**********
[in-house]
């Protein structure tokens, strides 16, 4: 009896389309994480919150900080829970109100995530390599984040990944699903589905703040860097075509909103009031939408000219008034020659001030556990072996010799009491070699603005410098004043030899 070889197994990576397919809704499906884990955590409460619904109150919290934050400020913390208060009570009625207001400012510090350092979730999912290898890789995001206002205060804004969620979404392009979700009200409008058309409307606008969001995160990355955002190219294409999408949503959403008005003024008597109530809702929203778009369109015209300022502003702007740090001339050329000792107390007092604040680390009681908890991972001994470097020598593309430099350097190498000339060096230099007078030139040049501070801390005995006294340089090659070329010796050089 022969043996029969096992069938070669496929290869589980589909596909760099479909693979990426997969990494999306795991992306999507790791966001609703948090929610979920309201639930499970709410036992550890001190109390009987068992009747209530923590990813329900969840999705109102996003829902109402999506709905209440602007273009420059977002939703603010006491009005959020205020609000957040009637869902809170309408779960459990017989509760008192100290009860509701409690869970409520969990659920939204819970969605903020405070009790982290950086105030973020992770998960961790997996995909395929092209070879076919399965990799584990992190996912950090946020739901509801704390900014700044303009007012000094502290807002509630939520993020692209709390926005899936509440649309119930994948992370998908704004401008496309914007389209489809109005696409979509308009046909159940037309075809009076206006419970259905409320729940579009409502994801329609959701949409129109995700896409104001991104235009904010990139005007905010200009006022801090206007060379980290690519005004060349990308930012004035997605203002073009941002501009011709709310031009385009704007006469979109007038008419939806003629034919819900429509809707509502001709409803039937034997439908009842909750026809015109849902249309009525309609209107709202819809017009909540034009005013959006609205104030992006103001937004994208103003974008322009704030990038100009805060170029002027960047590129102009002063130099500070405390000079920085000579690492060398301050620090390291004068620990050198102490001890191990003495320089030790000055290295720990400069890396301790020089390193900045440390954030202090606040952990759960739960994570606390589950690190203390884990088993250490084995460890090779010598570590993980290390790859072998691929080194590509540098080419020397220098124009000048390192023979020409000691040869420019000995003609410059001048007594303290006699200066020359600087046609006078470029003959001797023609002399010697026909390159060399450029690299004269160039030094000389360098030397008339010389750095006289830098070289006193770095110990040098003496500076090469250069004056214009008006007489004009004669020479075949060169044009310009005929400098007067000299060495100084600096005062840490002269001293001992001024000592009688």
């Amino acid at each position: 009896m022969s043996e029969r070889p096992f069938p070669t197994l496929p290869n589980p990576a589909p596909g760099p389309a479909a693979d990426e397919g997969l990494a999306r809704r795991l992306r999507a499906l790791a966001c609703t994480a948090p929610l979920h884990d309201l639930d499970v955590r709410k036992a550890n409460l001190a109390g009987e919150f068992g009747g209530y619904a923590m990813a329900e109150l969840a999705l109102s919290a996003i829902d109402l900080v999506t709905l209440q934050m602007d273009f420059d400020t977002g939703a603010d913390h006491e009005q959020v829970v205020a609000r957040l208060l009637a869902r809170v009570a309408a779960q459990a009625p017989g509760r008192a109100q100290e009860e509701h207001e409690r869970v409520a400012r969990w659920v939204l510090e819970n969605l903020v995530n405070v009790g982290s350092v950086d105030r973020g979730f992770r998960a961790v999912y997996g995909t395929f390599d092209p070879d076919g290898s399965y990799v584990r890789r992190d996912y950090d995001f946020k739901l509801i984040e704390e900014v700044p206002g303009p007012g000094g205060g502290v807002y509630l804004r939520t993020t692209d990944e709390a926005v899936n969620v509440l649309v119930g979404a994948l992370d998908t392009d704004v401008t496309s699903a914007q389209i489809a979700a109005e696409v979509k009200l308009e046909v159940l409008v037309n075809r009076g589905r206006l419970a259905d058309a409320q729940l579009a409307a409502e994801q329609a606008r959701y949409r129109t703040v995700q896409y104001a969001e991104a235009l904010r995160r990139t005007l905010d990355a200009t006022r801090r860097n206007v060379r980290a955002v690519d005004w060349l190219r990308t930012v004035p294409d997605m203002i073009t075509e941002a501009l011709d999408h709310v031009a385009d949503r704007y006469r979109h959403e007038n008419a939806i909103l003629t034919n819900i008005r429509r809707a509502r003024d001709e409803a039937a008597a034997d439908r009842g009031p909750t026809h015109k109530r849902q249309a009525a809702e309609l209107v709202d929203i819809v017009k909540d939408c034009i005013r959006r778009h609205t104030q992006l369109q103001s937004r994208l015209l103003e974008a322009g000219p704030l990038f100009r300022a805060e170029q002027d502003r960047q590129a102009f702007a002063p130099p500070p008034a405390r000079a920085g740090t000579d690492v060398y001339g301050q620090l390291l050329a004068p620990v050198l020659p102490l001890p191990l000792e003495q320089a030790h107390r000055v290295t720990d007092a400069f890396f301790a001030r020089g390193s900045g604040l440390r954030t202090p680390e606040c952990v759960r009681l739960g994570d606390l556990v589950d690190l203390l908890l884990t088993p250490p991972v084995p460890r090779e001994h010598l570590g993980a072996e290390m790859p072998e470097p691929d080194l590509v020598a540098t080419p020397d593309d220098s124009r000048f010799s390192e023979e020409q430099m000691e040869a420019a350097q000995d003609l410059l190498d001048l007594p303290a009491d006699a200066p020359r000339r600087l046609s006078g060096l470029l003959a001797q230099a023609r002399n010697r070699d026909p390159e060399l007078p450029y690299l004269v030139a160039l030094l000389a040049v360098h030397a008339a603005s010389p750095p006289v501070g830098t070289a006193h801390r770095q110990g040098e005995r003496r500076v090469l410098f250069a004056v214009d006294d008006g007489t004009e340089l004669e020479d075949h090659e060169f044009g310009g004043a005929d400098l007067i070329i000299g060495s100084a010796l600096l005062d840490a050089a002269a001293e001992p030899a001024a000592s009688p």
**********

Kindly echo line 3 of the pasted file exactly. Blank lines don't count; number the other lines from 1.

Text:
């Amino acid at each position: 009896m022969s043996e029969r070889p096992f069938p070669t197994l496929p290869n589980p990576a589909p596909g760099p389309a479909a693979d990426e397919g997969l990494a999306r809704r795991l992306r999507a499906l790791a966001c609703t994480a948090p929610l979920h884990d309201l639930d499970v955590r709410k036992a550890n409460l001190a109390g009987e919150f068992g009747g209530y619904a923590m990813a329900e109150l969840a999705l109102s919290a996003i829902d109402l900080v999506t709905l209440q934050m602007d273009f420059d400020t977002g939703a603010d913390h006491e009005q959020v829970v205020a609000r957040l208060l009637a869902r809170v009570a309408a779960q459990a009625p017989g509760r008192a109100q100290e009860e509701h207001e409690r869970v409520a400012r969990w659920v939204l510090e819970n969605l903020v995530n405070v009790g982290s350092v950086d105030r973020g979730f992770r998960a961790v999912y997996g995909t395929f390599d092209p070879d076919g290898s399965y990799v584990r890789r992190d996912y950090d995001f946020k739901l509801i984040e704390e900014v700044p206002g303009p007012g000094g205060g502290v807002y509630l804004r939520t993020t692209d990944e709390a926005v899936n969620v509440l649309v119930g979404a994948l992370d998908t392009d704004v401008t496309s699903a914007q389209i489809a979700a109005e696409v979509k009200l308009e046909v159940l409008v037309n075809r009076g589905r206006l419970a259905d058309a409320q729940l579009a409307a409502e994801q329609a606008r959701y949409r129109t703040v995700q896409y104001a969001e991104a235009l904010r995160r990139t005007l905010d990355a200009t006022r801090r860097n206007v060379r980290a955002v690519d005004w060349l190219r990308t930012v004035p294409d997605m203002i073009t075509e941002a501009l011709d999408h709310v031009a385009d949503r704007y006469r979109h959403e007038n008419a939806i909103l003629t034919n819900i008005r429509r809707a509502r003024d001709e409803a039937a008597a034997d439908r009842g009031p909750t026809h015109k109530r849902q249309a009525a809702e309609l209107v709202d929203i819809v017009k909540d939408c034009i005013r959006r778009h609205t104030q992006l369109q103001s937004r994208l015209l103003e974008a322009g000219p704030l990038f100009r300022a805060e170029q002027d502003r960047q590129a102009f702007a002063p130099p500070p008034a405390r000079a920085g740090t000579d690492v060398y001339g301050q620090l390291l050329a004068p620990v050198l020659p102490l001890p191990l000792e003495q320089a030790h107390r000055v290295t720990d007092a400069f890396f301790a001030r020089g390193s900045g604040l440390r954030t202090p680390e606040c952990v759960r009681l739960g994570d606390l556990v589950d690190l203390l908890l884990t088993p250490p991972v084995p460890r090779e001994h010598l570590g993980a072996e290390m790859p072998e470097p691929d080194l590509v020598a540098t080419p020397d593309d220098s124009r000048f010799s390192e023979e020409q430099m000691e040869a420019a350097q000995d003609l410059l190498d001048l007594p303290a009491d006699a200066p020359r000339r600087l046609s006078g060096l470029l003959a001797q230099a023609r002399n010697r070699d026909p390159e060399l007078p450029y690299l004269v030139a160039l030094l000389a040049v360098h030397a008339a603005s010389p750095p006289v501070g830098t070289a006193h801390r770095q110990g040098e005995r003496r500076v090469l410098f250069a004056v214009d006294d008006g007489t004009e340089l004669e020479d075949h090659e060169f044009g310009g004043a005929d400098l007067i070329i000299g060495s100084a010796l600096l005062d840490a050089a002269a001293e001992p030899a001024a000592s009688p």